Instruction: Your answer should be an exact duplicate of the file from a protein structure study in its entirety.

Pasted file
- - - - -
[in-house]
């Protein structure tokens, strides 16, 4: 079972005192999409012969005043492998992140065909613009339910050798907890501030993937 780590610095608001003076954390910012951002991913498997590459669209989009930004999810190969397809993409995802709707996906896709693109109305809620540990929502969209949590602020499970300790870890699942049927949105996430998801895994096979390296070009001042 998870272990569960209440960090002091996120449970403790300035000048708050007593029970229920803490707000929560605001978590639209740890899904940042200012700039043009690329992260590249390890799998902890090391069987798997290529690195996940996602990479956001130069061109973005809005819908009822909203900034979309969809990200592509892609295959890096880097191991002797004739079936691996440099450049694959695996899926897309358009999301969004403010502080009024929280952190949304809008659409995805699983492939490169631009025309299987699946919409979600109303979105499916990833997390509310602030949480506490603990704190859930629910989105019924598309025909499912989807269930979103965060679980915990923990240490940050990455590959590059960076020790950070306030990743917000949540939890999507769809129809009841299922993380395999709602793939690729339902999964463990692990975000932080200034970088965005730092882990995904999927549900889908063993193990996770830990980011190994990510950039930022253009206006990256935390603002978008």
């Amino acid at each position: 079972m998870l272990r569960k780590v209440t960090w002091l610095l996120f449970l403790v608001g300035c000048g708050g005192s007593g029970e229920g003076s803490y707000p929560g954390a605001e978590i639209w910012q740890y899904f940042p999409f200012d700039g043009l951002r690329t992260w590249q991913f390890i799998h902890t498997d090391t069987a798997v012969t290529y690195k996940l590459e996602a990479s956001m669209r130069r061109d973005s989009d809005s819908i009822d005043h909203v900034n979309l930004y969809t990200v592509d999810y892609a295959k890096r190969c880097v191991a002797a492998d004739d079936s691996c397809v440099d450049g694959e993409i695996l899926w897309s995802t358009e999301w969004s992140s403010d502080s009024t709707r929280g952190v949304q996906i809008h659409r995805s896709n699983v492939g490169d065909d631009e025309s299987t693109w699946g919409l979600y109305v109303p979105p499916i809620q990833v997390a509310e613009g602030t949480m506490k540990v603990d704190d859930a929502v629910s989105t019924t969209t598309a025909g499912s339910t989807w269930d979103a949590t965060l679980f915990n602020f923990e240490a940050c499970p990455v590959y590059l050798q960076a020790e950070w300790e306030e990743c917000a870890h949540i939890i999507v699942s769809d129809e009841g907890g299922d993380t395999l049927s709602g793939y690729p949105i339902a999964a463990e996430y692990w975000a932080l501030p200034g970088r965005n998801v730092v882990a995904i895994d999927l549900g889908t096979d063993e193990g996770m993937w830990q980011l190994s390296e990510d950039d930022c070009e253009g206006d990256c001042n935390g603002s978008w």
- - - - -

[in-house]
């Protein structure tokens, strides 16, 4: 079972005192999409012969005043492998992140065909613009339910050798907890501030993937 780590610095608001003076954390910012951002991913498997590459669209989009930004999810190969397809993409995802709707996906896709693109109305809620540990929502969209949590602020499970300790870890699942049927949105996430998801895994096979390296070009001042 998870272990569960209440960090002091996120449970403790300035000048708050007593029970229920803490707000929560605001978590639209740890899904940042200012700039043009690329992260590249390890799998902890090391069987798997290529690195996940996602990479956001130069061109973005809005819908009822909203900034979309969809990200592509892609295959890096880097191991002797004739079936691996440099450049694959695996899926897309358009999301969004403010502080009024929280952190949304809008659409995805699983492939490169631009025309299987699946919409979600109303979105499916990833997390509310602030949480506490603990704190859930629910989105019924598309025909499912989807269930979103965060679980915990923990240490940050990455590959590059960076020790950070306030990743917000949540939890999507769809129809009841299922993380395999709602793939690729339902999964463990692990975000932080200034970088965005730092882990995904999927549900889908063993193990996770830990980011190994990510950039930022253009206006990256935390603002978008």
């Amino acid at each position: 079972m998870l272990r569960k780590v209440t960090w002091l610095l996120f449970l403790v608001g300035c000048g708050g005192s007593g029970e229920g003076s803490y707000p929560g954390a605001e978590i639209w910012q740890y899904f940042p999409f200012d700039g043009l951002r690329t992260w590249q991913f390890i799998h902890t498997d090391t069987a798997v012969t290529y690195k996940l590459e996602a990479s956001m669209r130069r061109d973005s989009d809005s819908i009822d005043h909203v900034n979309l930004y969809t990200v592509d999810y892609a295959k890096r190969c880097v191991a002797a492998d004739d079936s691996c397809v440099d450049g694959e993409i695996l899926w897309s995802t358009e999301w969004s992140s403010d502080s009024t709707r929280g952190v949304q996906i809008h659409r995805s896709n699983v492939g490169d065909d631009e025309s299987t693109w699946g919409l979600y109305v109303p979105p499916i809620q990833v997390a509310e613009g602030t949480m506490k540990v603990d704190d859930a929502v629910s989105t019924t969209t598309a025909g499912s339910t989807w269930d979103a949590t965060l679980f915990n602020f923990e240490a940050c499970p990455v590959y590059l050798q960076a020790e950070w300790e306030e990743c917000a870890h949540i939890i999507v699942s769809d129809e009841g907890g299922d993380t395999l049927s709602g793939y690729p949105i339902a999964a463990e996430y692990w975000a932080l501030p200034g970088r965005n998801v730092v882990a995904i895994d999927l549900g889908t096979d063993e193990g996770m993937w830990q980011l190994s390296e990510d950039d930022c070009e253009g206006d990256c001042n935390g603002s978008w």